Playback Theatre

    Playback Theatre was created by Jonathan Fox and the Original Playback Theatre Company in New York, in 1975.  Playback is an original form of improvisation in which audience members tell stories from their lives and watch them enacted (“played back”) on the spot.

    Whether in theatres, workshops, educational or clinical settings, playback performances help people share their common humanity, modeling a process that can transform how people relate to each other. When a story is told and then enacted spontaneously, a deep bond of understanding is established between the storyteller and the audience. The feeling often shared by audience members is that the teller’s story is their story too. When people join together in sharing their stories and watching the re-enactments, a profound shift occurs in their willingness to focus on commonalities rather than judgments of otherness.

    Playback Theatre aims to create a welcoming space where every voice and any story - however ordinary, extraordinary, hidden or difficult - might be heard and told.  It is a place where each person's uniqueness is honoured while at the same time building and strengthening our connections to each other as a community of people.

    Since 1975, Playback Theatre troupes have been created in over 20 countries around the world, encompassing many different languages, cultural contexts, and political and social dynamics.  It thrives in a variety of settings, existing as community theatre gatherings as well as a professional service to both the business and social sector.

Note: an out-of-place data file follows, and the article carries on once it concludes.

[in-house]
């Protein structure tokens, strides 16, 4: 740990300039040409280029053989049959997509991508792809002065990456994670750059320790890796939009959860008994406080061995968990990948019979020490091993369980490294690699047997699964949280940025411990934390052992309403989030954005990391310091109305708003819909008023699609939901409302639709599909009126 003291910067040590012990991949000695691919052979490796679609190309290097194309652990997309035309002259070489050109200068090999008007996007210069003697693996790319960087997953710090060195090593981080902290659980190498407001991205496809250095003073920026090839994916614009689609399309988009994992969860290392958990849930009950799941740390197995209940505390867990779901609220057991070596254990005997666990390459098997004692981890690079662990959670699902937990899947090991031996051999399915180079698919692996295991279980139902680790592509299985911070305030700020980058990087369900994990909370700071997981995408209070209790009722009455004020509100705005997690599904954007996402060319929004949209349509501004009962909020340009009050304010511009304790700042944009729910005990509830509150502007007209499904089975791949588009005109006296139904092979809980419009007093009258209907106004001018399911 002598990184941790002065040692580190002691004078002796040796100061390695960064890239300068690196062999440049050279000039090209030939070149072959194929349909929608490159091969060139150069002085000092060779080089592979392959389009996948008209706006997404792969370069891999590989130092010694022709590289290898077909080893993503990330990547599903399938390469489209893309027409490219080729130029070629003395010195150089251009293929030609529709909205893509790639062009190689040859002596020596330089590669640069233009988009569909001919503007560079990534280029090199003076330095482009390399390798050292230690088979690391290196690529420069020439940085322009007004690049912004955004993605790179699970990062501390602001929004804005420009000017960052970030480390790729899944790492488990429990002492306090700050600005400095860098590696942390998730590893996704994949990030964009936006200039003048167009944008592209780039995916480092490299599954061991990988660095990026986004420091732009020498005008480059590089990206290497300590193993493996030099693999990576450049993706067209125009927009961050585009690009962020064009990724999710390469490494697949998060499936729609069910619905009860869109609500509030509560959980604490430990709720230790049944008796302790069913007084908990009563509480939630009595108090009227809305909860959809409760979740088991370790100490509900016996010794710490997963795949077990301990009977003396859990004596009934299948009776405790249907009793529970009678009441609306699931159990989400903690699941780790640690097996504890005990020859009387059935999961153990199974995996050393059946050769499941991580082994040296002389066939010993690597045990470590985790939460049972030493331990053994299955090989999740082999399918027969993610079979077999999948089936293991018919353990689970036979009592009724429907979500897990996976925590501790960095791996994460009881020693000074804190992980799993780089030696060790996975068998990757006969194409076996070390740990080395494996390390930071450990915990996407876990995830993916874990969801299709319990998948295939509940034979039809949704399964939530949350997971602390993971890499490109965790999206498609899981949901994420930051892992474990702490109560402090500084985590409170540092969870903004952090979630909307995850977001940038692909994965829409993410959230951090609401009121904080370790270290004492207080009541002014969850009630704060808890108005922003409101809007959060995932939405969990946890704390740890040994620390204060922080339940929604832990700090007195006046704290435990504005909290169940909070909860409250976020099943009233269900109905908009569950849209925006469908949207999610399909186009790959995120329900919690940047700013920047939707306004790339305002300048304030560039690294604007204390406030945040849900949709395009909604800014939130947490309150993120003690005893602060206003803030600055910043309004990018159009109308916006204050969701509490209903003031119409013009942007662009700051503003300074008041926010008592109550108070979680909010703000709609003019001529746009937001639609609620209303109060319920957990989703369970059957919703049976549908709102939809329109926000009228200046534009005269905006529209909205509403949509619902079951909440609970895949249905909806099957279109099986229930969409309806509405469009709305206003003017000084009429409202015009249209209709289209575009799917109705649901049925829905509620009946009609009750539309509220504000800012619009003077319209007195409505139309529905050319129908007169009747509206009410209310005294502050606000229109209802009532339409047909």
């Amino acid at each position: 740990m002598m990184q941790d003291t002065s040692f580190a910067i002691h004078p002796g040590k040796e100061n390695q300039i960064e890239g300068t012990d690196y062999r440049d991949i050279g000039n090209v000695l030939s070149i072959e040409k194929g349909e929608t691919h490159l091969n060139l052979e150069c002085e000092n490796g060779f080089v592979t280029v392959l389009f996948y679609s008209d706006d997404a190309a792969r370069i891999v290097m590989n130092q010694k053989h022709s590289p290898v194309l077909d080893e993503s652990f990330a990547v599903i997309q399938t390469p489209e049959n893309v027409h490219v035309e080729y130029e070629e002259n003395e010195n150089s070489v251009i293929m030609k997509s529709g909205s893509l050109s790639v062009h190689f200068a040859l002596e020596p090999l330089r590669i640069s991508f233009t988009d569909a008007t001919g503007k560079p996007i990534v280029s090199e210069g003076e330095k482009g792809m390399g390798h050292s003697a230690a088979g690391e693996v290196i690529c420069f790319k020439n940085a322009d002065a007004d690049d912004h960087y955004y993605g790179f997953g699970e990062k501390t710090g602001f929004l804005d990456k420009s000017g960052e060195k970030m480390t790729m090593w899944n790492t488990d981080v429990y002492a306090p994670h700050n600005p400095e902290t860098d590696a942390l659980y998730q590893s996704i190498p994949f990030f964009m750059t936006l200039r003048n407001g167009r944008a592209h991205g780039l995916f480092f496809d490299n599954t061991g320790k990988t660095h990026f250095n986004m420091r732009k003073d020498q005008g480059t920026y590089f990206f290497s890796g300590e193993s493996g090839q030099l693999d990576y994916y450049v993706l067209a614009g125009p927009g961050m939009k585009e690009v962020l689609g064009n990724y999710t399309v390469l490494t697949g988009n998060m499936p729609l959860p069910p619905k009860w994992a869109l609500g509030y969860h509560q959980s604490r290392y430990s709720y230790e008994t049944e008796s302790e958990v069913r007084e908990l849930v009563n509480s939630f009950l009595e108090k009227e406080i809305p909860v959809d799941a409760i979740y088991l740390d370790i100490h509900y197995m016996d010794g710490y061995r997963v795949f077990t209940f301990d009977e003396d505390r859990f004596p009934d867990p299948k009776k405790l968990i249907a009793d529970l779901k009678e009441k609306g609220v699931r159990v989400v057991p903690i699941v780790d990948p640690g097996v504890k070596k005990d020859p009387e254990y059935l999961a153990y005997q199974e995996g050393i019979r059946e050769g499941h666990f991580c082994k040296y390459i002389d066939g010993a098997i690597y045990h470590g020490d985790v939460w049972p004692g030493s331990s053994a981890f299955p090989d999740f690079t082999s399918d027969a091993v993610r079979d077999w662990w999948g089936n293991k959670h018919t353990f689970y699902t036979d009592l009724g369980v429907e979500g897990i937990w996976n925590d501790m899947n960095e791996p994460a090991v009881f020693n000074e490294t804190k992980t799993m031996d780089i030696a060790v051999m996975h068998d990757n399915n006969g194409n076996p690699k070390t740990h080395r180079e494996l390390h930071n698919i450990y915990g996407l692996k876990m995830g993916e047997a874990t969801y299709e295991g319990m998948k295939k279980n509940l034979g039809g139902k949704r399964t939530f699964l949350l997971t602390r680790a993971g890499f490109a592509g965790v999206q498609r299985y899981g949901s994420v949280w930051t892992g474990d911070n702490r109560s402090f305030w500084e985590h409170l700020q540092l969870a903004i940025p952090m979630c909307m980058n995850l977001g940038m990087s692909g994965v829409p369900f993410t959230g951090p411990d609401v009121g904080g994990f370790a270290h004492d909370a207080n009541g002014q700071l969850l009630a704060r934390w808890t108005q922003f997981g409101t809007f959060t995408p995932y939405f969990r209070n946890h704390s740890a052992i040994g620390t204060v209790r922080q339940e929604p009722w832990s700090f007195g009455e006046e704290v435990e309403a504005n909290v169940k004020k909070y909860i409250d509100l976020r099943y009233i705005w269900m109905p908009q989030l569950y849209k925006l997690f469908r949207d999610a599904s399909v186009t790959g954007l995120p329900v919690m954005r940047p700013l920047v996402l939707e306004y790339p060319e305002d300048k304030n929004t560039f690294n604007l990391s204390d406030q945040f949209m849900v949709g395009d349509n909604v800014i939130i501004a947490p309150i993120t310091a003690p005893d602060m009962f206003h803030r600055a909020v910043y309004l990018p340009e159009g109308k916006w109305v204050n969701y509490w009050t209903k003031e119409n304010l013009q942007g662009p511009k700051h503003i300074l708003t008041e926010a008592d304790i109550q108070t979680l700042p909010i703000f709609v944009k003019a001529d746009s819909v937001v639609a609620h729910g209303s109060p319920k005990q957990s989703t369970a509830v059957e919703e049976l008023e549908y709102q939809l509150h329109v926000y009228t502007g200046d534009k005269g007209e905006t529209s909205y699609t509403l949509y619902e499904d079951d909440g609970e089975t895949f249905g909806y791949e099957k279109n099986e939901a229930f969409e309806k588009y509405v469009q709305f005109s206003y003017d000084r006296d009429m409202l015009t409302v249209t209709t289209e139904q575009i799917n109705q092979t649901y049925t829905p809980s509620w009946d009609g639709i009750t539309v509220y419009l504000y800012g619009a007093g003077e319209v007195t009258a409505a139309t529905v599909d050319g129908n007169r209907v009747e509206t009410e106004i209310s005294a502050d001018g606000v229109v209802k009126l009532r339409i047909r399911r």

Visit the International Playback Theatre Network to see where Playback ensembles are serving their communities around the globe, and for articles about Playback Theatre.



Playback theatre has been remarkably successful in promoting understanding and attitudes of compassion in many challenging arenas. Performances have been used to help middle school students understand why bullying of others is not to be tolerated. Playback troupes have made a huge impact bridging cultural gaps between Palestinians and Israelis, between Catholics and Protestants in Ireland, between Maoris and whites in New Zealand, and between upper castes and “untouchables” in India. The human face of suffering has been shared and more deeply understood through performances in Germany with concentration camp survivors, and in New York City with survivors of the World Trade Center attacks. In prisons throughout the world, playback has drawn out the stories of inmates, and provided major boosts in rehabilitation and forgiveness. In Botswana and other African countries, playback has been used to help people with little education understand the threat of AIDS and what they can do to avoid the epidemic.